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Guns in America are not about protecting the Second Amendment or self-defense. Guns are about business.
Is that necessarily wrong? No. The manufacturing and sale of guns creates jobs, purchasing power, and taxes. That is free enterprise, and there is nothing inherently wrong with it.
But the gun business and its political allies have taken us down a dangerous path composed of high-capacity magazines, assault rifles, and even the sale of sniper rifles to the civilians.
The domestic market for guns, excepting police and the military, should be limited to pistols, shotguns, and rifles intended for sport shooting and hunting. None should have a magazine capacity of more than five rounds. None should bear resemblance to an assault weapon, U.S. military or foreign.
As an adolescent, I learned to shoot shotguns and hunting rifles, participated in sport shooting events, and hunted with those weapons. As a Marine, I trained to shoot and employ a military pistol and assault rifle and carried those weapons in military operations.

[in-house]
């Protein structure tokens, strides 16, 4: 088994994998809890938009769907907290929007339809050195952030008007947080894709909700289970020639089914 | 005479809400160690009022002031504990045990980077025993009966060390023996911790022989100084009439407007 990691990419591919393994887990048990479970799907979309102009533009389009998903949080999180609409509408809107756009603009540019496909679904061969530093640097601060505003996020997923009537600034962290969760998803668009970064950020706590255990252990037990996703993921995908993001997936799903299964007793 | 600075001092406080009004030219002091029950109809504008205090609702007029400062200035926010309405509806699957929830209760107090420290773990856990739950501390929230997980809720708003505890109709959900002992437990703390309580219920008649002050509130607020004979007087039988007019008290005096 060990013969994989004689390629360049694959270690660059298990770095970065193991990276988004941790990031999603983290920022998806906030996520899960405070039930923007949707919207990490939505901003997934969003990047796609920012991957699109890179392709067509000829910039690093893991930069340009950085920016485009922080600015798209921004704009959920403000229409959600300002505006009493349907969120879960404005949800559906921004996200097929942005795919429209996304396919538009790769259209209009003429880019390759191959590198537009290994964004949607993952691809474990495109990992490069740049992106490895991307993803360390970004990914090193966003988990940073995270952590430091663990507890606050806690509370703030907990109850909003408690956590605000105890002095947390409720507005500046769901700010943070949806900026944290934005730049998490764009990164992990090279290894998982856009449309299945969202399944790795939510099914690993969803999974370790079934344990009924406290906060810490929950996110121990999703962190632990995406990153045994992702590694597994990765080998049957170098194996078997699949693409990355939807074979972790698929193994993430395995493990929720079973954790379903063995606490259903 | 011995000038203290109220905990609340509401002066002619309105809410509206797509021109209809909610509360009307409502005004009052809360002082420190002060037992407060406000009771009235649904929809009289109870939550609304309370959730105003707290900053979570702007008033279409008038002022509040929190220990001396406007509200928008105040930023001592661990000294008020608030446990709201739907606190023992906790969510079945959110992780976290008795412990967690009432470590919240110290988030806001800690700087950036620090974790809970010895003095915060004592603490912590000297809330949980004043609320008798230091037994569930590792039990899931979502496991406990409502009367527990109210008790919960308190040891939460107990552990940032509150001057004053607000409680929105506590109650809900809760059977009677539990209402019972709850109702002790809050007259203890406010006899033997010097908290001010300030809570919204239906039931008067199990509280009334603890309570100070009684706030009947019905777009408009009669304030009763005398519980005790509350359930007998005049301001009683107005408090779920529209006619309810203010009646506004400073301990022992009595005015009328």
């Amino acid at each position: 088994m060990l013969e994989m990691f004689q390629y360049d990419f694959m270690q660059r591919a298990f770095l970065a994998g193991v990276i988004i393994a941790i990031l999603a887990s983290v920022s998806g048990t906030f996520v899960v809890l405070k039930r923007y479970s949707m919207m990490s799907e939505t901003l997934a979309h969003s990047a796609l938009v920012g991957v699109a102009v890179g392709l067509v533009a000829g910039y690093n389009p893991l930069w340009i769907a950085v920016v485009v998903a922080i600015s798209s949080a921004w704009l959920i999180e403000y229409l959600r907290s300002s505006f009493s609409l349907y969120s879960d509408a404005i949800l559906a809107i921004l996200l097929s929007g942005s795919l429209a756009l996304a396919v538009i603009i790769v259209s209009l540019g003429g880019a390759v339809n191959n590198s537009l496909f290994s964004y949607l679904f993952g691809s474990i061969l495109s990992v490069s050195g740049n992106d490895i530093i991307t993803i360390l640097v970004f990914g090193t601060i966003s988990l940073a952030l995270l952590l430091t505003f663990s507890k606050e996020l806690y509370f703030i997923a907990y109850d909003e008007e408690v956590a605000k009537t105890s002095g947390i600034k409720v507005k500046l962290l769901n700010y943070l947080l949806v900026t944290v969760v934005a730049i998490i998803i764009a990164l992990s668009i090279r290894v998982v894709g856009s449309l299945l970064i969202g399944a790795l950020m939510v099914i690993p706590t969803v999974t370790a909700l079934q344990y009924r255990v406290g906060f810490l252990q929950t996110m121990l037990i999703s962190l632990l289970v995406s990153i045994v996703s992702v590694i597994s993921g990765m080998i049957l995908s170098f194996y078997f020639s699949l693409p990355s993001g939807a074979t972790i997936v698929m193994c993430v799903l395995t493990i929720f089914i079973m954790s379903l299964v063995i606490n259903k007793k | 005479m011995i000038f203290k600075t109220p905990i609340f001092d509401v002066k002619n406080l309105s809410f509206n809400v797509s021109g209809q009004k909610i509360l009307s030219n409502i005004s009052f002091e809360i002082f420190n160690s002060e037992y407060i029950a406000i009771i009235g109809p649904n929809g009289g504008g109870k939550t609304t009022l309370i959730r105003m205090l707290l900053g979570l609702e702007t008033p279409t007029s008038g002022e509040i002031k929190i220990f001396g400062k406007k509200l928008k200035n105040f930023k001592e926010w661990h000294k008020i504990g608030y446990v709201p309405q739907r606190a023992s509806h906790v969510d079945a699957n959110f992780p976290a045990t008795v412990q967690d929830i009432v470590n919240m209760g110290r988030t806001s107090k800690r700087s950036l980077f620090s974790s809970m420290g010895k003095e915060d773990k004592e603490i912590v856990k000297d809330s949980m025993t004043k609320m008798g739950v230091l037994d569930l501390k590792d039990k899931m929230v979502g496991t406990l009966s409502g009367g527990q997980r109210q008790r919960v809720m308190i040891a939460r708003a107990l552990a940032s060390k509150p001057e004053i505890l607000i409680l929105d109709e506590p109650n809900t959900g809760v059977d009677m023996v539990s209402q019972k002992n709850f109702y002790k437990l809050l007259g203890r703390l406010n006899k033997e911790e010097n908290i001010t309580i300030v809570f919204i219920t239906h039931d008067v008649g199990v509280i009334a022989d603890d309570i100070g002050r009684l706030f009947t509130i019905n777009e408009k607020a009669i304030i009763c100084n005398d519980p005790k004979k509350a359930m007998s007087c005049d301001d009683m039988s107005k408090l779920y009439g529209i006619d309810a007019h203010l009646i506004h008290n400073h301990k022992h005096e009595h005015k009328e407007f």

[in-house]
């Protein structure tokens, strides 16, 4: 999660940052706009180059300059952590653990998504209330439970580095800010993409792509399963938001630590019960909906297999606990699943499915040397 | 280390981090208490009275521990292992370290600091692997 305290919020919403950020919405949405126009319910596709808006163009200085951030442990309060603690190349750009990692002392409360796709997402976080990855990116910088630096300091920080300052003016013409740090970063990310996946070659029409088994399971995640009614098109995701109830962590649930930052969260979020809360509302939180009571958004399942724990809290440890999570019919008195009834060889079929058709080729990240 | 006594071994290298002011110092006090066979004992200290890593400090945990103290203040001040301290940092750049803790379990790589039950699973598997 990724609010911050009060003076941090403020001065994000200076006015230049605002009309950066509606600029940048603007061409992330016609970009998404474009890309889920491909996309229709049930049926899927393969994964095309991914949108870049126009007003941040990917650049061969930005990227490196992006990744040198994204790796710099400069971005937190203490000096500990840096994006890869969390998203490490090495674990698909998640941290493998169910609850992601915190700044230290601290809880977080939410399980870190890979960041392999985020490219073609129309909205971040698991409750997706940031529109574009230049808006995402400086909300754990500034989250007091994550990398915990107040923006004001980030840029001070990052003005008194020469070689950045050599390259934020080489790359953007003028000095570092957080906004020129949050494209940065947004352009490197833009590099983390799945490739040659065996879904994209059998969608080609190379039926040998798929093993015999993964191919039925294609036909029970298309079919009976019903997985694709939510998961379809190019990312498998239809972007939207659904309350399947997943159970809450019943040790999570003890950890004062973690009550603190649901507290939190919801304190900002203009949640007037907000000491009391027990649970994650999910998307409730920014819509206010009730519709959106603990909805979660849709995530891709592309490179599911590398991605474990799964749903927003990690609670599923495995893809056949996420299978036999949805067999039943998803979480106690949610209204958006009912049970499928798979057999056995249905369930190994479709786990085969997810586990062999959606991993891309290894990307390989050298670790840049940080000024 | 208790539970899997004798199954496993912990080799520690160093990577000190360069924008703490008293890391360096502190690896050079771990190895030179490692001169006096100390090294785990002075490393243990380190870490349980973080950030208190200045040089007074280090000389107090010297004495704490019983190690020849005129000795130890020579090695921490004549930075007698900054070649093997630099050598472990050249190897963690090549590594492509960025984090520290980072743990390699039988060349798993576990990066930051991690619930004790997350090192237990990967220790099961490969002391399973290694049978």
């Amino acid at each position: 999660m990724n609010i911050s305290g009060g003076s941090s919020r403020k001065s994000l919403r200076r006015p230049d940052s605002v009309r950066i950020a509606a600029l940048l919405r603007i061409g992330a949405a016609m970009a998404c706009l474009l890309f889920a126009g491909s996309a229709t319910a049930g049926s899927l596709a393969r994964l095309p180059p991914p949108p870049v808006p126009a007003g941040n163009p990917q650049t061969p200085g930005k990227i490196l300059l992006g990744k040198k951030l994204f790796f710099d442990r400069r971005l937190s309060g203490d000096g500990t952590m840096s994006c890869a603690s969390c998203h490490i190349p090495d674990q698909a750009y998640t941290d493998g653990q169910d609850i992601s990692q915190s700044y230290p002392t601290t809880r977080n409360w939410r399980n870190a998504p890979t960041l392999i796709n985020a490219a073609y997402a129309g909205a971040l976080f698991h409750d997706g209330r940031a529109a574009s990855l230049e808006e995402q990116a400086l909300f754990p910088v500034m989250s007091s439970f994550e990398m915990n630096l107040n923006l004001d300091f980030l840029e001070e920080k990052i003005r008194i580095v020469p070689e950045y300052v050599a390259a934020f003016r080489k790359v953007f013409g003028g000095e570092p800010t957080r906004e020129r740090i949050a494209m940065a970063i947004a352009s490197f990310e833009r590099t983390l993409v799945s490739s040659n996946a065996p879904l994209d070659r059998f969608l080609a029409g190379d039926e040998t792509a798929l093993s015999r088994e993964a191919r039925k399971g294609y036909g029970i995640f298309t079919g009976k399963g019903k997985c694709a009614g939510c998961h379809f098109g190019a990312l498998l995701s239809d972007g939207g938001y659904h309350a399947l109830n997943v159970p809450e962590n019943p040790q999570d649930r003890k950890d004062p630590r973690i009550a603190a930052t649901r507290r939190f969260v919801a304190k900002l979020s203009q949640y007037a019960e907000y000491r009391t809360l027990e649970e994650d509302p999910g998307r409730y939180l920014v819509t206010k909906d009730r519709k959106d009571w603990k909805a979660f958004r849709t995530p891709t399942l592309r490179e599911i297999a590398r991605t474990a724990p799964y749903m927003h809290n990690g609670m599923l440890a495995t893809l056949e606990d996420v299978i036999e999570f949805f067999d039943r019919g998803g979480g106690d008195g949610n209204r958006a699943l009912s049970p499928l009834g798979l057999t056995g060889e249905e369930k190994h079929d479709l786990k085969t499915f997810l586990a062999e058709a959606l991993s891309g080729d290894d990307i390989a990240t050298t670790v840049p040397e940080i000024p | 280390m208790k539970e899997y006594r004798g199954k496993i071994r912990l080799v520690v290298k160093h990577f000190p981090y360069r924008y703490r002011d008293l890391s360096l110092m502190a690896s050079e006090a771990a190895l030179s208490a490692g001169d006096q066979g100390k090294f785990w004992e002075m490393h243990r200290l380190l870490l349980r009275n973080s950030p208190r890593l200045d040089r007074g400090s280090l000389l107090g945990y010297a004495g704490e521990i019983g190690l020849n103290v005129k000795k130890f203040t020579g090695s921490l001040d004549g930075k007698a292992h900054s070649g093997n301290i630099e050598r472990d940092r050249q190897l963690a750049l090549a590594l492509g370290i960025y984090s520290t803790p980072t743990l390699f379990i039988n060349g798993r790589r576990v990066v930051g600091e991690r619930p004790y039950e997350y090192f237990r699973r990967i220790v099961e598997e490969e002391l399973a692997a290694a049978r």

The shotguns and rifles I carried as a youth were designed to kill animals. The pistol and assault rifle I carried as a Marine were designed to kill men.
Let's not allow debate about protection of the Second Amendment, or the supposed necessity for enhanced self-defense, or much less debate about the potential harm to domestic business keep us from banning high-capacity magazines and assault-style weapons from domestic sales.
We have a right to bear arms and nothing should challenge that right. But that right is not open-ended. Common sense and good law should not be trampled by special interest groups using fear-mongering (i.e., the government is attempting to take away your Second Amendment rights; without such weapons you will be more vulnerable to criminals, etc.) and money in a fight for public opinion and the intimidation of politicians.